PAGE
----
It is the responsibility of the judge to advise immediately both the tournament organiser and the Chairman of the GNAS Judges Committee of any changes in the agreed arrangements. Those Judges who have to travel to events will be paid reasonable travel and accommodation expenses, to ensure that those who need experience will not be unduly penalised.
These expenses are paid according to the GNAS rates applicable at the time, anything above these rates are the responsibility of each judge.
In order to gain extra experience, any judge in training is entitled to approach the Judge in charge and/or Tournament Organiser at an event so that they can attend for experience, even though they have not been officially appointed.
Appointments to Regional, County and Club Tourna
in the best run circles the way judges are appointed to events is as follows: • The event organiser will apply to the JLO for judges for his event. • The JLO will then allocate judges (with their agreement) to the event. There is nothing stopping the organiser asking for a particular judge.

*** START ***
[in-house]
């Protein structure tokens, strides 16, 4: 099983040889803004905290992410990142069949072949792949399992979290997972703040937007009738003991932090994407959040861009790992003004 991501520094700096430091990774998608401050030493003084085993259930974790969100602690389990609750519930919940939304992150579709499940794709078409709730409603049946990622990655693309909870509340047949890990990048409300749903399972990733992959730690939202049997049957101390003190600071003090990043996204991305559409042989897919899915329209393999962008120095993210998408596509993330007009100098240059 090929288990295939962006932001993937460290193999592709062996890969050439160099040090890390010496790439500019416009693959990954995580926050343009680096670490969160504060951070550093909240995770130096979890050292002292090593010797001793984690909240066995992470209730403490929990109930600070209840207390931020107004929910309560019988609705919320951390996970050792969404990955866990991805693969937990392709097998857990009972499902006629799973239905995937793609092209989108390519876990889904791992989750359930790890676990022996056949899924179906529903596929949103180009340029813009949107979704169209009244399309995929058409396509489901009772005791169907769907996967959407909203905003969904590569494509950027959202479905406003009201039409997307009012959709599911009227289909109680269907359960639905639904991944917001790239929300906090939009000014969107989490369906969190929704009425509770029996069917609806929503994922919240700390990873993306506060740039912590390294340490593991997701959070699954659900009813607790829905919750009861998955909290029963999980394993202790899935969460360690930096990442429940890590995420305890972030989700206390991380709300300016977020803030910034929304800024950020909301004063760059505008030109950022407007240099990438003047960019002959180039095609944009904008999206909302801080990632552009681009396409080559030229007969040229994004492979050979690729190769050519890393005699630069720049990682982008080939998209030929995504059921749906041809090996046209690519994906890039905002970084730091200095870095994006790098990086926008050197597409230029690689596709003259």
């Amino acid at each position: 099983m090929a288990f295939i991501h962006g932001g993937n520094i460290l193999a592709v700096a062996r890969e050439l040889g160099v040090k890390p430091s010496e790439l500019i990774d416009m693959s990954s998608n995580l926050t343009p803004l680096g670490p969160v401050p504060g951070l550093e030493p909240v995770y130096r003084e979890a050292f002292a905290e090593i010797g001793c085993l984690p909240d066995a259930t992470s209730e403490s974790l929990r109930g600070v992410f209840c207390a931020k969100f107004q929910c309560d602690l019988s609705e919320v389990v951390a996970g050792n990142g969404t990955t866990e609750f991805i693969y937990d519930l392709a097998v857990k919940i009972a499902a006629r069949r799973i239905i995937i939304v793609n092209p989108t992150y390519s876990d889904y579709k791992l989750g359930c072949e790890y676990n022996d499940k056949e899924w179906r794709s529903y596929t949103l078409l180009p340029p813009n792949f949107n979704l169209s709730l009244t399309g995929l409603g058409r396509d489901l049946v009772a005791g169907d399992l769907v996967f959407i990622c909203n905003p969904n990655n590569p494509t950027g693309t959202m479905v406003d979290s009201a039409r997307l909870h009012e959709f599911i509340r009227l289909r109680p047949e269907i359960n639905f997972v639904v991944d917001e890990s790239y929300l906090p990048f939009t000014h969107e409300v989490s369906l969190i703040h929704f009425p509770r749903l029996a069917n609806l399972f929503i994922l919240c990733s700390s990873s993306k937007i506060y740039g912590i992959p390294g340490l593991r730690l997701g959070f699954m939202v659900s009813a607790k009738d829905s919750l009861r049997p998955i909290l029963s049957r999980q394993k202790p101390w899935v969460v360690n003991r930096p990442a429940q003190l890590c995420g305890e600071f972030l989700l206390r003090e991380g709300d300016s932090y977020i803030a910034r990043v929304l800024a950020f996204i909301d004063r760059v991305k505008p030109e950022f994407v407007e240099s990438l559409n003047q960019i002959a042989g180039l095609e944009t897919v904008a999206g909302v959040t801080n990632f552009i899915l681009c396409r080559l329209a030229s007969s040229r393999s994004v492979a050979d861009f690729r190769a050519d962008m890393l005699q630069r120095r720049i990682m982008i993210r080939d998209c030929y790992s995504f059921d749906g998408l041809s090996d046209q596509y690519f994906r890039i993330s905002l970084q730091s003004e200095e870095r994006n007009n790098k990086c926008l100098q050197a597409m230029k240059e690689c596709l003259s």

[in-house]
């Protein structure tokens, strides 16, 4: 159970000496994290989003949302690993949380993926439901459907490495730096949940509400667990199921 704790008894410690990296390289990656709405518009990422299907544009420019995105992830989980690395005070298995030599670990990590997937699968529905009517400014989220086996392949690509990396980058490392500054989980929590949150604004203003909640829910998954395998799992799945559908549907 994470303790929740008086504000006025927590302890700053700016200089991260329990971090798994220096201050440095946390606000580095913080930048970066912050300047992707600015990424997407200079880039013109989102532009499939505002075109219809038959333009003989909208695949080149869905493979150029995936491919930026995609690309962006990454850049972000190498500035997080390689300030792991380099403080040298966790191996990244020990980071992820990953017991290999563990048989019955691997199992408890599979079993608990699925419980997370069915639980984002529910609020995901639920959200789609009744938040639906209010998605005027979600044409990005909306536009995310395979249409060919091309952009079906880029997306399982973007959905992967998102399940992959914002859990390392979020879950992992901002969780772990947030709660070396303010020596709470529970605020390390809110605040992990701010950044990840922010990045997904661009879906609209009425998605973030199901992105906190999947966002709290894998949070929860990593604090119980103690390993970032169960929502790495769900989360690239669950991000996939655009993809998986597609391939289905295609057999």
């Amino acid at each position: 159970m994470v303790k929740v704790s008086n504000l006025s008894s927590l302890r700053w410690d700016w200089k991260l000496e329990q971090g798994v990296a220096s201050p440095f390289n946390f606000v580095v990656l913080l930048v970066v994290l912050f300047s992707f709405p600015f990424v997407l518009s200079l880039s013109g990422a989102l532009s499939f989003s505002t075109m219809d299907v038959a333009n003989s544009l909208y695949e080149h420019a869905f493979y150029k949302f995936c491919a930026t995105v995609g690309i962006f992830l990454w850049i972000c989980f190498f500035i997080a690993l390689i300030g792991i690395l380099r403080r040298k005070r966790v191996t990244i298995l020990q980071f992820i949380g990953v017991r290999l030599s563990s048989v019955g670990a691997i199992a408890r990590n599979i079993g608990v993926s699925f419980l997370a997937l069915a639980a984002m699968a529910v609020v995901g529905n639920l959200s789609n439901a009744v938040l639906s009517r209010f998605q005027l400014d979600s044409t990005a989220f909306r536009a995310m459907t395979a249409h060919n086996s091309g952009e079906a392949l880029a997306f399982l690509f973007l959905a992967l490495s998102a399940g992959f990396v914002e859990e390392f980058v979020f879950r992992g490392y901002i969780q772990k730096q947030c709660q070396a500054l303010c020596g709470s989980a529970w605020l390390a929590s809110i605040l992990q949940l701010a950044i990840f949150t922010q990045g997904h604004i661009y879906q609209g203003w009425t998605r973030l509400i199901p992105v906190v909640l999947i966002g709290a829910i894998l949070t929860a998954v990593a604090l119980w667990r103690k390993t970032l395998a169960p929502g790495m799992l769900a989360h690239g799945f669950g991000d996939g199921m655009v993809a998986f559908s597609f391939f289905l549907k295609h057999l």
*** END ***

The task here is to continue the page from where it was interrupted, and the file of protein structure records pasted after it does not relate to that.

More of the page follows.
• The event organiser will then send Entry Forms to each judge as confirmation of the appointment.
This sequence is used in some Regions while in other Regions the Tournament Organiser appoint the Judges. in the event of an organiser approaching a judge direct, the judge should then inform the JLO of this approach and whether they are accepting the appointment, so that the J LO knows what is going on.
After the appointment of the judges the Tournament Organisers responsibilities are as for the national events, and the judges responsibility is to advise the Tournament Organiser of any change in the agreed arrangements.
The question of out of pocket expenses at these events is at the discretion of the Tournament Organisers.